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    A better alternative to the Federal Trade Commission's recent and widely contested noncompete ban would be a nationwide bright-line rule requiring employers to pay employees during the noncompete period, says Steven Kayman at Rottenberg Lipman.

  • How Associates Can Build A Professional Image

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    As hybrid work arrangements become the norm in the legal industry, early-career attorneys must be proactive in building and maintaining a professional presence in both physical and digital settings, ensuring that their image aligns with their long-term career goals, say Lana Manganiello at Equinox Strategy Partners and Estelle Winsett at Estelle Winsett Professional Image Consulting.

  • Firms Must Rethink How They Train New Lawyers In AI Age

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    As law firms begin to use generative artificial intelligence to complete lower-level legal tasks, they’ll need to consider new ways to train summer associates and early-career attorneys, keeping in mind the five stages of skill acquisition, says Liisa Thomas at Sheppard Mullin.

  • Think Like A Lawyer: Always Be Closing

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    When a lawyer presents their case with the right propulsive structure throughout trial, there is little need for further argument after the close of evidence — and in fact, rehashing it all may test jurors’ patience — so attorneys should consider other strategies for closing arguments, says Luke Andrews at Poole Huffman.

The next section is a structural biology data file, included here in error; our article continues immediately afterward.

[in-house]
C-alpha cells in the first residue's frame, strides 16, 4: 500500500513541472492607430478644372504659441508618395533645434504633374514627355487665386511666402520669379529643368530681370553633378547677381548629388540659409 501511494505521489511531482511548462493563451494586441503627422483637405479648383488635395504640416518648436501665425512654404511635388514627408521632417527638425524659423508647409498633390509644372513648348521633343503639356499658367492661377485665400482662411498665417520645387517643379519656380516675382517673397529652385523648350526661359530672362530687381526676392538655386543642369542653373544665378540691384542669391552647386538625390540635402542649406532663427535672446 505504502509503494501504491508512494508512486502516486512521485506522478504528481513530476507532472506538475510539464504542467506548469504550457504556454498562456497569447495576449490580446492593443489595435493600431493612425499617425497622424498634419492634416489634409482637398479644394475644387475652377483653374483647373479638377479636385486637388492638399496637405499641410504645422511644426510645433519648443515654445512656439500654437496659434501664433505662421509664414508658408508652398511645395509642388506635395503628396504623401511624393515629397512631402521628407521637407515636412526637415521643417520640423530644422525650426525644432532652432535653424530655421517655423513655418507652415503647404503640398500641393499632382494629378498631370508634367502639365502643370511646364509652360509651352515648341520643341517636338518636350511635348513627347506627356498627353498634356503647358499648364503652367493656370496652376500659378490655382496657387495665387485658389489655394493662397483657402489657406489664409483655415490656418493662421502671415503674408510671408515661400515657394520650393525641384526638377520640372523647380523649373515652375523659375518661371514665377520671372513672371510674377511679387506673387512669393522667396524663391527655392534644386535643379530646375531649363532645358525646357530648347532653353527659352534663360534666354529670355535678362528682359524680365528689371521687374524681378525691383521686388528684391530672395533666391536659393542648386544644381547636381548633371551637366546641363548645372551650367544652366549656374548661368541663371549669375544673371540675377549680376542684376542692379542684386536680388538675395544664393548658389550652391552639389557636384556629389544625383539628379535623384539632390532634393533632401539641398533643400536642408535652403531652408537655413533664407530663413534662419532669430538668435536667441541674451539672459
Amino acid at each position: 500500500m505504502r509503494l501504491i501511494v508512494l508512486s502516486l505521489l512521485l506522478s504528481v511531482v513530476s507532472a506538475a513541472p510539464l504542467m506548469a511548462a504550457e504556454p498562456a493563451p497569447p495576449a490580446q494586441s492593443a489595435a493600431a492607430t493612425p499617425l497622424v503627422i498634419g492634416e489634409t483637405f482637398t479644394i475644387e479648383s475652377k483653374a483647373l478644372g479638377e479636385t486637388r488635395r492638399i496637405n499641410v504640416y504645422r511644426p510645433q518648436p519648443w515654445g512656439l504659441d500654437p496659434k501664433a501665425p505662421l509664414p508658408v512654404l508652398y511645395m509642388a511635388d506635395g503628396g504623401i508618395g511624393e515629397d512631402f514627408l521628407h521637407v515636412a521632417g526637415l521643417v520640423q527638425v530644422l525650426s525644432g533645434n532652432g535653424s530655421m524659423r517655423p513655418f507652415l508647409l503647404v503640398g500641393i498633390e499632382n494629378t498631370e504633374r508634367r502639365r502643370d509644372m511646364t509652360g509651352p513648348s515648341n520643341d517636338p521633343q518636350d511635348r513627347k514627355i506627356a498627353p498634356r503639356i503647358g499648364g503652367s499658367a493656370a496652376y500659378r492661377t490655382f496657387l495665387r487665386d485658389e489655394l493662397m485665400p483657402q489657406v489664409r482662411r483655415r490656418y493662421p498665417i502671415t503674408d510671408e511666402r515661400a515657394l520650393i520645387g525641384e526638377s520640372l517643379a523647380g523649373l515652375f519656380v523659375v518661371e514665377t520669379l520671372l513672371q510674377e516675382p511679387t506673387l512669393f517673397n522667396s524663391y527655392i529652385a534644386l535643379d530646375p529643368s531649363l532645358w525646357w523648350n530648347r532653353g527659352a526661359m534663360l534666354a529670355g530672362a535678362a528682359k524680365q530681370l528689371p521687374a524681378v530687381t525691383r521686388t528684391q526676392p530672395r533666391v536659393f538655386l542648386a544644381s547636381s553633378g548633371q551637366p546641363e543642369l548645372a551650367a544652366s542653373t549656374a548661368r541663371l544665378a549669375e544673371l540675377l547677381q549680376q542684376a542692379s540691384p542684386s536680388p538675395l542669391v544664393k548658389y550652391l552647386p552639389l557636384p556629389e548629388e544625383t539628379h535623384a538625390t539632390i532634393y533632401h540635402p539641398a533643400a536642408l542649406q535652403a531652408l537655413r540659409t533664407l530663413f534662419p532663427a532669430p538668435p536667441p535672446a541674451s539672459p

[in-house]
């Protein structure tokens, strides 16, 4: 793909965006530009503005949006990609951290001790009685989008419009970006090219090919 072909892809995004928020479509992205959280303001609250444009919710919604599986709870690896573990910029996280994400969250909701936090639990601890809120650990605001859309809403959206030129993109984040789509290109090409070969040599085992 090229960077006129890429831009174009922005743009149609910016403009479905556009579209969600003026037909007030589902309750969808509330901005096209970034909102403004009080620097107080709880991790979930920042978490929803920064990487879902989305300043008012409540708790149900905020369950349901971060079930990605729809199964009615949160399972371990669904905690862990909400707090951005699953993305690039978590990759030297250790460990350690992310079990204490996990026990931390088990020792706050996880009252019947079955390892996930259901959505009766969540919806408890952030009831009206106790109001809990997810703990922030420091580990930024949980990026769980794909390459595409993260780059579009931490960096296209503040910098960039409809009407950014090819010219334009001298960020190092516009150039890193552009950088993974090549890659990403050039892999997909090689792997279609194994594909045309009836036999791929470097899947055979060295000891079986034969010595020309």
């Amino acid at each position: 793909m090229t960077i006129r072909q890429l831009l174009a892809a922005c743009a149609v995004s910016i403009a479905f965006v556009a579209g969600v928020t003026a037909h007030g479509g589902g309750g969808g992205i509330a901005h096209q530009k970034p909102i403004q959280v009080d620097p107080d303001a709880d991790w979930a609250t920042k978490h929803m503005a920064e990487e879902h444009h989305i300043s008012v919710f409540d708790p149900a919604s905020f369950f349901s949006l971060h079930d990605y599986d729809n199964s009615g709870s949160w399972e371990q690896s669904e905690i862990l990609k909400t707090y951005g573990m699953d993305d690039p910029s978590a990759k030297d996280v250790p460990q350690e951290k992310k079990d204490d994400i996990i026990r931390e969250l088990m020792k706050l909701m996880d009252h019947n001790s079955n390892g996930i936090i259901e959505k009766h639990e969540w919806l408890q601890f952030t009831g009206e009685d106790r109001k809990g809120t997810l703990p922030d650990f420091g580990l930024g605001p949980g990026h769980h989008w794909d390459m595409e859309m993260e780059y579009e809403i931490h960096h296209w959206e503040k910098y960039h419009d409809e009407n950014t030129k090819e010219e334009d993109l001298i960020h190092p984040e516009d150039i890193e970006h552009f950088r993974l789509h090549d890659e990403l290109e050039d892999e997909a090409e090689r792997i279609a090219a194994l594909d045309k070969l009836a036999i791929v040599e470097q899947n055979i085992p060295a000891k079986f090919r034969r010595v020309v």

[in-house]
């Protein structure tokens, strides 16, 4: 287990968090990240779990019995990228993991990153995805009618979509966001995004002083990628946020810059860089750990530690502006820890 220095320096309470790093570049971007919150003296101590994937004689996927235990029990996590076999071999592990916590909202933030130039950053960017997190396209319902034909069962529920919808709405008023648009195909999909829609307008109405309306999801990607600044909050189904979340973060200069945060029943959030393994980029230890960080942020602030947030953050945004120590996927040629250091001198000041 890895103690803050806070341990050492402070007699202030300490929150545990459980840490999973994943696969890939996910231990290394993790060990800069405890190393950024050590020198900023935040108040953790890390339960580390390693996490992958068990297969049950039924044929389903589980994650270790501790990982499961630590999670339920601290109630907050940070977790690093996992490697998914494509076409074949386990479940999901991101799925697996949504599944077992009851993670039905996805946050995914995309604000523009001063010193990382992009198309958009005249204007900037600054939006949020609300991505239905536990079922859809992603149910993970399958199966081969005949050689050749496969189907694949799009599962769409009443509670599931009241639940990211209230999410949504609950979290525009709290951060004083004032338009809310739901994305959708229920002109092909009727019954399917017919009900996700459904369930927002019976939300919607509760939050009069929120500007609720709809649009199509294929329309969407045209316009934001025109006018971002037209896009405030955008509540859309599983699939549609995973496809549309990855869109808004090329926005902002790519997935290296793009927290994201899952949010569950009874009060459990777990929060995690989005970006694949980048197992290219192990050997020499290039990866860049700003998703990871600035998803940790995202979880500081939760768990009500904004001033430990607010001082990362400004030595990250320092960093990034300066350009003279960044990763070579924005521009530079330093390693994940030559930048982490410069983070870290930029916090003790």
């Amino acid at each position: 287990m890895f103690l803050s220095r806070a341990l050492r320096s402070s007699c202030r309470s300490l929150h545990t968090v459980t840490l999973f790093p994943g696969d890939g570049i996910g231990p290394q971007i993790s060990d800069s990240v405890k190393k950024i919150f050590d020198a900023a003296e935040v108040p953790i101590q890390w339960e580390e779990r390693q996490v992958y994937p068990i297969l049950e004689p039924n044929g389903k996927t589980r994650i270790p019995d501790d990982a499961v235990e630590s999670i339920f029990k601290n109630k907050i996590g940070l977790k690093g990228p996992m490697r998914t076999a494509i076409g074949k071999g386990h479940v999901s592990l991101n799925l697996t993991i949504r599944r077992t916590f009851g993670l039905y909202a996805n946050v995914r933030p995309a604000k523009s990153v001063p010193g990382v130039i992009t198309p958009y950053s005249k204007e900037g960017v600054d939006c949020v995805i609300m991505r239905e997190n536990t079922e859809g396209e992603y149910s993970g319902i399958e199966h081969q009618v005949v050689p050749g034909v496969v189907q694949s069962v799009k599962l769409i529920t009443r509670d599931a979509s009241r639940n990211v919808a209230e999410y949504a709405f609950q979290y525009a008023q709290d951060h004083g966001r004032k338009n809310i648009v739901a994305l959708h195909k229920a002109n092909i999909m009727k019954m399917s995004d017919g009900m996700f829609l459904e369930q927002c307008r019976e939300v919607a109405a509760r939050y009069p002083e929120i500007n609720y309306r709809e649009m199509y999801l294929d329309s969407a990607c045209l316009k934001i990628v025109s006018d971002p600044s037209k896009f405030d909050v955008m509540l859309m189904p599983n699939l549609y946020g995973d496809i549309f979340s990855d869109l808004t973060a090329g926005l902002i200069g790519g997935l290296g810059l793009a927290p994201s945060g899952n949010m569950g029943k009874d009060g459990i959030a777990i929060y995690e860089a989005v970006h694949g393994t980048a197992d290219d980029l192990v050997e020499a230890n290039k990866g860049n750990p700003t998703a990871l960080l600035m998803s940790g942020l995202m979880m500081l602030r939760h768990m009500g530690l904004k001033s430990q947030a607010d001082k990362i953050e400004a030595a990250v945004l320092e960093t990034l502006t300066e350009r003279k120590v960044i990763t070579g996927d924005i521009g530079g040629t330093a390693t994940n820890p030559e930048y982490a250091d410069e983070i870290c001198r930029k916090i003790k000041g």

• Where Anti-Discrimination Law Stands 4 Years After Bostock

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    On the fourth anniversary of the U.S. Supreme Court's landmark Bostock ruling, Evan Parness and Abby Rickeman at Covington take stock of how the decision, which held that Title VII protects employees from discrimination because of their sexual orientation and gender identity, has affected anti-discrimination law at the state and federal levels.

  • Series

    Playing Chess Makes Me A Better Lawyer

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    There are many ways that chess skills translate directly into lawyer skills, but for me, the bigger career lessons go beyond the direct parallels — playing chess has shown me the value of seeing gradual improvement in and focusing deep concentration on a nonwork endeavor, says attorney Steven Fink.

  • Crafting An Effective Workplace AI Policy After DOL Guidance

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    Employers should take proactive steps to minimize their liability risk after the U.S. Department of Labor released artificial intelligence guidance principles on May 16, reflecting the reality that companies must begin putting into place policies that will dictate their expectations for how employees will use AI, say David Disler and Courtnie Bolden at ​​​​​​​Porzio Bromberg.

  • Patent Lessons From 7 Federal Circuit Reversals In May

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    A look at recent cases where the Federal Circuit reversed or vacated decisions by the Patent Trial and Appeal Board or a federal district court provide guidance on how to succeed on appeal by clarifying the obviousness analysis of design patents, the finality of a judgment, and more, say Denise De Mory and Li Guo at Bunsow De Mory.

  • Litigation Inspiration: Attys Can Be Heroic Like Olympians

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    Although litigation won’t earn anyone an Olympic medal in Paris this summer, it can be worthy of the same lasting honor if attorneys exercise focused restraint — seeking both their clients’ interests and those of the court — instead of merely pursuing every advantage short of sanctionable conduct, says Bennett Rawicki at Hilgers Graben.